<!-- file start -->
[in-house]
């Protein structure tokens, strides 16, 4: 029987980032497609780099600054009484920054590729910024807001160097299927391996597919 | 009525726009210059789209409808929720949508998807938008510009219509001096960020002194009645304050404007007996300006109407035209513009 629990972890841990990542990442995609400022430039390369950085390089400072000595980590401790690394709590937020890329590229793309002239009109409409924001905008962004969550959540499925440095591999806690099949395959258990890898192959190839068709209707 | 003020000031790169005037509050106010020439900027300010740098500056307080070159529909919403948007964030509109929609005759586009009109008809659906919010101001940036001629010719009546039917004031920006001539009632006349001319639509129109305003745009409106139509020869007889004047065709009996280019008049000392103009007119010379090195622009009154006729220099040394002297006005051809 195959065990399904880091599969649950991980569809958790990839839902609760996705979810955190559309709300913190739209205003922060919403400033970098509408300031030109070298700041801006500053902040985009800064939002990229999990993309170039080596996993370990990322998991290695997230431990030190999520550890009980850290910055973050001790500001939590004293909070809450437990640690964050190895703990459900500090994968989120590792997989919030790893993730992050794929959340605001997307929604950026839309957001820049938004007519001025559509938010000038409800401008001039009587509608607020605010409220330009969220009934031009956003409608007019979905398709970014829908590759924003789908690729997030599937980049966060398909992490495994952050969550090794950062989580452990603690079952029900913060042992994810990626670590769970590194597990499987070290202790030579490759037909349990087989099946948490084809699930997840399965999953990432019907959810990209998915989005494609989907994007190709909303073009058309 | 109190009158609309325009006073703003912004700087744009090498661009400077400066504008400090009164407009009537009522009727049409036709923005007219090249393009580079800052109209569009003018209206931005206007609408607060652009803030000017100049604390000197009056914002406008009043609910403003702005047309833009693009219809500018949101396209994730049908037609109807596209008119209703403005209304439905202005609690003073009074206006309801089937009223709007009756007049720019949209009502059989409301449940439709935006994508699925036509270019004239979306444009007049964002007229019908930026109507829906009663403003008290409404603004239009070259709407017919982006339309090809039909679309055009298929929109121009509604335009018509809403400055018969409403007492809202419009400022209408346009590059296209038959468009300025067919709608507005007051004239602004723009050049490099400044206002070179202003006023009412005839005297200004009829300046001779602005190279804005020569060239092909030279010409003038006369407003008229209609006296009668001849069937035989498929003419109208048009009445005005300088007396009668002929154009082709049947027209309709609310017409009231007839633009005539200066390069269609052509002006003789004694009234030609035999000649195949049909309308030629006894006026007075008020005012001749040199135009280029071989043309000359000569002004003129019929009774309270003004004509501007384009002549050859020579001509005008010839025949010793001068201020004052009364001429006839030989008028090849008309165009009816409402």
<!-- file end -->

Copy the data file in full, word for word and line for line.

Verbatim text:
[in-house]
């Protein structure tokens, strides 16, 4: 029987980032497609780099600054009484920054590729910024807001160097299927391996597919 | 009525726009210059789209409808929720949508998807938008510009219509001096960020002194009645304050404007007996300006109407035209513009 629990972890841990990542990442995609400022430039390369950085390089400072000595980590401790690394709590937020890329590229793309002239009109409409924001905008962004969550959540499925440095591999806690099949395959258990890898192959190839068709209707 | 003020000031790169005037509050106010020439900027300010740098500056307080070159529909919403948007964030509109929609005759586009009109008809659906919010101001940036001629010719009546039917004031920006001539009632006349001319639509129109305003745009409106139509020869007889004047065709009996280019008049000392103009007119010379090195622009009154006729220099040394002297006005051809 195959065990399904880091599969649950991980569809958790990839839902609760996705979810955190559309709300913190739209205003922060919403400033970098509408300031030109070298700041801006500053902040985009800064939002990229999990993309170039080596996993370990990322998991290695997230431990030190999520550890009980850290910055973050001790500001939590004293909070809450437990640690964050190895703990459900500090994968989120590792997989919030790893993730992050794929959340605001997307929604950026839309957001820049938004007519001025559509938010000038409800401008001039009587509608607020605010409220330009969220009934031009956003409608007019979905398709970014829908590759924003789908690729997030599937980049966060398909992490495994952050969550090794950062989580452990603690079952029900913060042992994810990626670590769970590194597990499987070290202790030579490759037909349990087989099946948490084809699930997840399965999953990432019907959810990209998915989005494609989907994007190709909303073009058309 | 109190009158609309325009006073703003912004700087744009090498661009400077400066504008400090009164407009009537009522009727049409036709923005007219090249393009580079800052109209569009003018209206931005206007609408607060652009803030000017100049604390000197009056914002406008009043609910403003702005047309833009693009219809500018949101396209994730049908037609109807596209008119209703403005209304439905202005609690003073009074206006309801089937009223709007009756007049720019949209009502059989409301449940439709935006994508699925036509270019004239979306444009007049964002007229019908930026109507829906009663403003008290409404603004239009070259709407017919982006339309090809039909679309055009298929929109121009509604335009018509809403400055018969409403007492809202419009400022209408346009590059296209038959468009300025067919709608507005007051004239602004723009050049490099400044206002070179202003006023009412005839005297200004009829300046001779602005190279804005020569060239092909030279010409003038006369407003008229209609006296009668001849069937035989498929003419109208048009009445005005300088007396009668002929154009082709049947027209309709609310017409009231007839633009005539200066390069269609052509002006003789004694009234030609035999000649195949049909309308030629006894006026007075008020005012001749040199135009280029071989043309000359000569002004003129019929009774309270003004004509501007384009002549050859020579001509005008010839025949010793001068201020004052009364001429006839030989008028090849008309165009009816409402």